Posted: Wed May 17, 2017 11:48 pm Post subject: 1100L Non-CO2 Planted at Avion Resort, Lonavla (Pics+Video)
By the generosity of Poseidon, I had the opportunity to setup a really big 1100 litre planted aquarium for Avion Holiday Resort in Lonavla. This is one of two aquariums and a pond at the resort.
Lonavla is a hill station and the drive there from Bombay goes through scenic elevated routes. You come across several mountains facing each other while hiding a green valley in between. And the entire region transforms into nature’s paradise in the monsoons. It was this exact spirit that we pursued to embody in the aquascape.
So after months of designing and planning, the aquarium was setup in the winter of 2016 over a span of 4 days. Here is a journal of this tank’s journey.
Posted: Thu May 18, 2017 12:05 am Post subject: Re: 1100L Non-CO2 Planted at Avion Resort, Lonavla
Situated in game room of the resort, this tank originally housed a good number of monster-sized fish; including a 3’+ Alligator Gar, ~3’ Silver Arowana, Giant Gourami, and Tiger Sharks. These fish had been put in there when they were small a few years back. And by 2016 they had totally outgrown the tank.
So the first step was to transfer these guys out. Luckily the resort had a large pond that would be perfect for them. However the challenge was to take these beasts out of the tank. The staff had previously tried and failed at it. The Arowana and Gar would completely panic as soon as they sensed any attempt to catch them and lash out in the water.
We then tried to commission Aquanature and Nautilus for this job. But they refused to take it up after realizing the riskiness of the situation.
So finally, we took it on ourselves to get them out. We put on our Breaking Bad hats on and figured out how to tranquilize them using Clove Oil. It took some time to calculate the concentration required for this variety of giant fish. And it ended with an adventurous two hours of knocking out the fish, jumping in the tank and pulling them out, taking them into the pond, and then pushing them around like toy-trains in water till they were able to swim on their own again. Whew! That was really something.
After that memorable ordeal, the tank was buffed up for its new look. The stand was elevated a few feet higher to horizontally align with the viewer’s eyes. The Styrofoam sheets at its base were replaced.
We went hunting for rocks in the wilderness of Lonavla. After lots of searching a few ideal stones were shortlisted. But boy were they heavy. They were thoroughly washed before being placed into the tank.
Two stones were finally selected for the aquascape. They were positioned to resemble two mountains facing each other with a steep valley between them.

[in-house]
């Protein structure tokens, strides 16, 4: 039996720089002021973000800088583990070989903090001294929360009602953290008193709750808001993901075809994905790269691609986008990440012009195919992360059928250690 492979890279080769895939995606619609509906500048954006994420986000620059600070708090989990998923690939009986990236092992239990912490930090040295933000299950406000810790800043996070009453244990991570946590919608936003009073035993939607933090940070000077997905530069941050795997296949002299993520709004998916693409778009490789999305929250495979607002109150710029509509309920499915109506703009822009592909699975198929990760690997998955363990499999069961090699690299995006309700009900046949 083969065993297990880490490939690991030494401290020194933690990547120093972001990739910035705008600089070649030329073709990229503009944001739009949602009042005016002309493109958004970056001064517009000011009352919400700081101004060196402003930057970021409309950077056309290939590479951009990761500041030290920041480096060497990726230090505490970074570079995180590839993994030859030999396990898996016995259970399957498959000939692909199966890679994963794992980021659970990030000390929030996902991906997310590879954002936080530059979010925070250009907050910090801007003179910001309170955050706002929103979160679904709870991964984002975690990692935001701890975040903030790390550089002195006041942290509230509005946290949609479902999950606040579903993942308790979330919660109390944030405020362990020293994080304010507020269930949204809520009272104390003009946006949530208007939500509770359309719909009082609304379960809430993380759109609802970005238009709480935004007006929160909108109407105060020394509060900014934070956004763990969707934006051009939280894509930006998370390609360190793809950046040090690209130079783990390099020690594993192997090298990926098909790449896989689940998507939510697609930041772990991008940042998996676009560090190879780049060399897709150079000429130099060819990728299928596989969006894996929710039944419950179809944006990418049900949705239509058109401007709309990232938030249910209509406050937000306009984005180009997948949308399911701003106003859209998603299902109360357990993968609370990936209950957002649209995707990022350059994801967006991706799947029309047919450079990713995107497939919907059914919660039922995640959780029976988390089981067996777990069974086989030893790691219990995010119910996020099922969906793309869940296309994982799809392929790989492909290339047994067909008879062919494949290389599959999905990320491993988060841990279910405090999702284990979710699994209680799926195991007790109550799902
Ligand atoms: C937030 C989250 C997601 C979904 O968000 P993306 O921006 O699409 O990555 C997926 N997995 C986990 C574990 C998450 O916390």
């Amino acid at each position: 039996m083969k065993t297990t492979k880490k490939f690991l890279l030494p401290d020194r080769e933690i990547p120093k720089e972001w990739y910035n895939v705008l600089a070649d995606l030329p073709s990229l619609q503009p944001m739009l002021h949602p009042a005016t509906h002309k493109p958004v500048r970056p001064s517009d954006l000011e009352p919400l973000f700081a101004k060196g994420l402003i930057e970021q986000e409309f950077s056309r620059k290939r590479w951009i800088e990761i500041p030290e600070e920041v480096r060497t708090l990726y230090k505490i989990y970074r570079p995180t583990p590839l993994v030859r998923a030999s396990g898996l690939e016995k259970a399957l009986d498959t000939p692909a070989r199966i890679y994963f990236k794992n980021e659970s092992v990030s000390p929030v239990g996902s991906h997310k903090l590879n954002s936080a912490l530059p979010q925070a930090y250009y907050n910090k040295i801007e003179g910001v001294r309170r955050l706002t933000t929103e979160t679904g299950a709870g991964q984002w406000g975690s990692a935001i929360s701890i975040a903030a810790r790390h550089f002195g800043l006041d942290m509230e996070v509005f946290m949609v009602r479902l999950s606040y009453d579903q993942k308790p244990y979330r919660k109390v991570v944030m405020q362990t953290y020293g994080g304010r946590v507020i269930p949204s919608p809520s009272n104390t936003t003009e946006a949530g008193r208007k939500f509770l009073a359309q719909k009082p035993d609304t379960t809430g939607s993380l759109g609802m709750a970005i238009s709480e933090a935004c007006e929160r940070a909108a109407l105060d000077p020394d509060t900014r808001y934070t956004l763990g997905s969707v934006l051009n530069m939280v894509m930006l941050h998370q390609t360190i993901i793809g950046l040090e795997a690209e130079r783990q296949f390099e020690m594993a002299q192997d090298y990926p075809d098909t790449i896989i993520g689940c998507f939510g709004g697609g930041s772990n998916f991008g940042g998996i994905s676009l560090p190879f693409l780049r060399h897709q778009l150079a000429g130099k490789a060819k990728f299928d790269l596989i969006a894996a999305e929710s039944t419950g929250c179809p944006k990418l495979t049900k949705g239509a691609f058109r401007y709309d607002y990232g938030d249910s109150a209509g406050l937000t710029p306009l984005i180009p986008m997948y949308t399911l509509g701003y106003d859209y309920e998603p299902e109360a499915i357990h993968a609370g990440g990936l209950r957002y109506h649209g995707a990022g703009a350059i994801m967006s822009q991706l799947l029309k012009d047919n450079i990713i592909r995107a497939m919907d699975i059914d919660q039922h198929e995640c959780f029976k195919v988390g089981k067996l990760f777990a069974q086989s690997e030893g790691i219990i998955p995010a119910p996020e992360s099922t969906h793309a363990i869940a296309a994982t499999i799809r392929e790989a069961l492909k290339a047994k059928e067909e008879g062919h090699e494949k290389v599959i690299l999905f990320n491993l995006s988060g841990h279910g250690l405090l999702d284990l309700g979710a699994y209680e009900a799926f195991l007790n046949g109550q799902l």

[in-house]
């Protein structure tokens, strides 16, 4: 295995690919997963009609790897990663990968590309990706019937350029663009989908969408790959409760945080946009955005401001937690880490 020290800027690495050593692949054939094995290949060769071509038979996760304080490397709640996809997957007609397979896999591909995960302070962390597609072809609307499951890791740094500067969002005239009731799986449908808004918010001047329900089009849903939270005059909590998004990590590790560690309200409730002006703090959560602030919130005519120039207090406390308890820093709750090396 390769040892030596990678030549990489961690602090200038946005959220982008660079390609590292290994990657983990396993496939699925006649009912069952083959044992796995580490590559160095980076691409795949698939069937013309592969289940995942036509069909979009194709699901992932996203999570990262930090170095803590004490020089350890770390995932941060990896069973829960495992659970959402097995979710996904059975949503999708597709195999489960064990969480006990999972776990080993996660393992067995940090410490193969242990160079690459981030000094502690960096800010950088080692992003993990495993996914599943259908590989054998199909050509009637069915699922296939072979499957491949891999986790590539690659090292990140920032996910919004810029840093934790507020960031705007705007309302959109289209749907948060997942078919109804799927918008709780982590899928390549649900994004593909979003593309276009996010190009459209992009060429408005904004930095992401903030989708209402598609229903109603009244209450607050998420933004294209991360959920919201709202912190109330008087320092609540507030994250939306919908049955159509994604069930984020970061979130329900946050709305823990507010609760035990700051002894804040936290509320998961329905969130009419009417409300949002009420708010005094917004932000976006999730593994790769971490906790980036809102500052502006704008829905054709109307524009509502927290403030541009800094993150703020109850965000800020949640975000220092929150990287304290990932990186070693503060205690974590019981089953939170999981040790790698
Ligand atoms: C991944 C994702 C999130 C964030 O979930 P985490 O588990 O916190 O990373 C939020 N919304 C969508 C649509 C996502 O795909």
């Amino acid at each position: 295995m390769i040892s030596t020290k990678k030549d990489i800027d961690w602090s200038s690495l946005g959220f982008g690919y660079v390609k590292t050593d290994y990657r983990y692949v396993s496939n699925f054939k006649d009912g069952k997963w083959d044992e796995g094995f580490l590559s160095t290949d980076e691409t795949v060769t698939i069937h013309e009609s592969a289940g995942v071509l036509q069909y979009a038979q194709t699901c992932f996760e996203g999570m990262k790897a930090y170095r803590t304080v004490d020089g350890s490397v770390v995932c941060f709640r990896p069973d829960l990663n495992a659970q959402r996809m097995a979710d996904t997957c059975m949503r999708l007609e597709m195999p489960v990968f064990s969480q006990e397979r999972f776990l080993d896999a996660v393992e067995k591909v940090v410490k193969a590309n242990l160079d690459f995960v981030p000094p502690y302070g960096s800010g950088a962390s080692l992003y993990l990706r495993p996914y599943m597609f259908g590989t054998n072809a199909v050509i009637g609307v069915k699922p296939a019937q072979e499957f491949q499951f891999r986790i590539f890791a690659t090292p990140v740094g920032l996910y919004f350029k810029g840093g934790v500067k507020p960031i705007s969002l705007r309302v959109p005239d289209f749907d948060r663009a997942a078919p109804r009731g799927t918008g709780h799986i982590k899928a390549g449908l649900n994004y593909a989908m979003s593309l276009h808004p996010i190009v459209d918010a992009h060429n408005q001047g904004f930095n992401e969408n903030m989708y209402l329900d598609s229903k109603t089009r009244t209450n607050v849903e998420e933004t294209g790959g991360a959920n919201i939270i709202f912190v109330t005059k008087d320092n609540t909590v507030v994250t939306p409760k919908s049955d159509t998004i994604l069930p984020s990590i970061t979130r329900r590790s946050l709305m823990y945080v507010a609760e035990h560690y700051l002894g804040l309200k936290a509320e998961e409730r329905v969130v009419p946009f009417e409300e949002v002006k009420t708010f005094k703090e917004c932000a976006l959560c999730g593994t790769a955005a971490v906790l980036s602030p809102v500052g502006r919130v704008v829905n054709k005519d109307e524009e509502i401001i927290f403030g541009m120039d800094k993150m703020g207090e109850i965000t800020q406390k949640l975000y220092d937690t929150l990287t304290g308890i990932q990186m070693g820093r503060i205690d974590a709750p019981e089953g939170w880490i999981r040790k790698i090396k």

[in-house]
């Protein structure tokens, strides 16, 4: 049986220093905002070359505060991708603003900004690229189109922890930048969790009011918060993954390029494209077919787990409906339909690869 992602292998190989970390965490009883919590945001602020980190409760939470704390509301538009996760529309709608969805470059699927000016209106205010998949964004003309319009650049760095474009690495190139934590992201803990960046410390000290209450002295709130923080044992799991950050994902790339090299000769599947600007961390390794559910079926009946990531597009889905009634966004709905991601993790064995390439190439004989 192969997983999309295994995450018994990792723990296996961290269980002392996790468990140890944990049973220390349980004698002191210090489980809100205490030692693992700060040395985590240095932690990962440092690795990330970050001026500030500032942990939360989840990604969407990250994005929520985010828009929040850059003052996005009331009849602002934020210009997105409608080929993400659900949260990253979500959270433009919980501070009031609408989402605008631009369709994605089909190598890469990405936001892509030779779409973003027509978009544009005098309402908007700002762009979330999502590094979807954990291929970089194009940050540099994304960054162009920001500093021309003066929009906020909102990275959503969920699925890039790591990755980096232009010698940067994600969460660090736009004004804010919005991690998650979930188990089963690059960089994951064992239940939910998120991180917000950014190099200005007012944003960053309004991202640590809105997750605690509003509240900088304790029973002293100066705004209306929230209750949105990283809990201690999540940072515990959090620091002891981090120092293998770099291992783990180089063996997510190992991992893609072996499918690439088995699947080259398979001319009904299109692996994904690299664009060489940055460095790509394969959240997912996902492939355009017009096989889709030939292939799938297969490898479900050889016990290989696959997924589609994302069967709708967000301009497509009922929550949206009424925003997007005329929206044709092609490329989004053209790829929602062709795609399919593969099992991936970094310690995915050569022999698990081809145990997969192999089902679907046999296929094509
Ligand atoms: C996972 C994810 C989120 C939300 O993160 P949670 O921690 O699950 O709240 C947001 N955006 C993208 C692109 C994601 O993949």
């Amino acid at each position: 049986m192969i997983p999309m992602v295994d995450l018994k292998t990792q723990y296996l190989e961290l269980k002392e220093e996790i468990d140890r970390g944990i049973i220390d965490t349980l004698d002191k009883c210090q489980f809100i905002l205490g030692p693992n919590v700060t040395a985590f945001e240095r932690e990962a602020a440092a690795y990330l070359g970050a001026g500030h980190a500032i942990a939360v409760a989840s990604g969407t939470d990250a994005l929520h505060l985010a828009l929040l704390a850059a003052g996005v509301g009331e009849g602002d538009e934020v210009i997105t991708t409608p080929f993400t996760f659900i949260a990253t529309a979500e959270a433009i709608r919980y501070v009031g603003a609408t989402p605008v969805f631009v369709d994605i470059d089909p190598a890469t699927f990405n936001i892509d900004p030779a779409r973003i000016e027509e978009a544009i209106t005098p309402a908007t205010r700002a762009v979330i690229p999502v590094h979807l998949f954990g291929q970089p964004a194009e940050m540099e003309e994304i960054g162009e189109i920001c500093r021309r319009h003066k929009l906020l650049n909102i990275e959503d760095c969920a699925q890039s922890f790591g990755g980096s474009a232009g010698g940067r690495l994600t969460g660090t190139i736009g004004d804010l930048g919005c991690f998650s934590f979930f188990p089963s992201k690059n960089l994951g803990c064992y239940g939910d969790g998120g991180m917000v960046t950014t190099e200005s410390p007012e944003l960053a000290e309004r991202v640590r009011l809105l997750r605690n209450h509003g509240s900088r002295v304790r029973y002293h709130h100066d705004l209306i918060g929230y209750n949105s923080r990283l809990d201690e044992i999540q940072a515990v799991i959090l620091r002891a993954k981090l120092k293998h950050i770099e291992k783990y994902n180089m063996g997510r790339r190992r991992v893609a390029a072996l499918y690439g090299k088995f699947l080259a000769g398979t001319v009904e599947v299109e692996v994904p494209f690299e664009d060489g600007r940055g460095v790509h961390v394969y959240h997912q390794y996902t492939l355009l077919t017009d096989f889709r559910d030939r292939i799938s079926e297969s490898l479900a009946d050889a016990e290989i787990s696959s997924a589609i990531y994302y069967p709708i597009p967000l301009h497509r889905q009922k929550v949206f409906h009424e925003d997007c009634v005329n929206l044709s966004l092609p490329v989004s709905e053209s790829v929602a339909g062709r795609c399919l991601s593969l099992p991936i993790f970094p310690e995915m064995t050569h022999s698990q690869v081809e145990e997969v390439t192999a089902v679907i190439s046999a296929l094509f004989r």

The golden ratio was followed in their placement. The keystone was placed in a 1:3 ratio position on the right side. The secondary stone sank well in the centre. Due to the heavy weight of the stones, they were placed over thick Styrofoam sheets inside the tank to prevent any damage to the glass floor.
The tertiary elements were added next. These compromised of driftwood and dragon stone. A thin base of gravel was added as well. A commercial powder to kick-start the bacteria colonies and speed up the cycling process was added. The powder was also added into the new filter. This would allow us to add the fish into the aquarium the very next day without any issues.
The driftwood was stacked and tucked at the back to create a tall structure. This driftwood structure would eventually get overrun by plants, and would no longer compete with the primary and secondary stones. The tall nature of the driftwood would also serve the functional purpose of serving as a safe zone for fish swimming in the mid and top zones of the aquarium.
Thereafter a 5-inch layer of ADA Amazonia was poured in. ADA Amazonia contains all the nutrients required by the chosen plants for a few years. It also releases CO2 for an initial period to boost their growth.
Once the substrate was evenly spread, a few inches of water was poured in to allow for easy planting. The plants were carefully planted in. Since the planting process would take well over an hour, we had to periodically spray the exposed plants with water to keep them from drying.
Finally, the water was flooded in gradually. Ecstatic and exhausted, we called it a wrap at around 3:00 am. The tank stayed murky for a few days, but eventually cleared up.
Posted: Fri May 19, 2017 10:42 am Post subject: Re: 1100L Non-CO2 Planted at Avion Resort, Lonavla (Pics+Vid
@Rahul_Discus Thanks man! The climate in Lonavla is actually quite hot these days. It gets ideal from the monsoon onward. Currently the tank's water temperature is at 32C (it's not in an air conditioned room). That's why all the Xmas moss that was there on the rocks in the initial pics has completely disappeared. There is a limitation in selecting plants, fish, and shrimp that can only survive in such high temperatures. Otherwise would have loved to put in some Crystal Red Shrimps in there.
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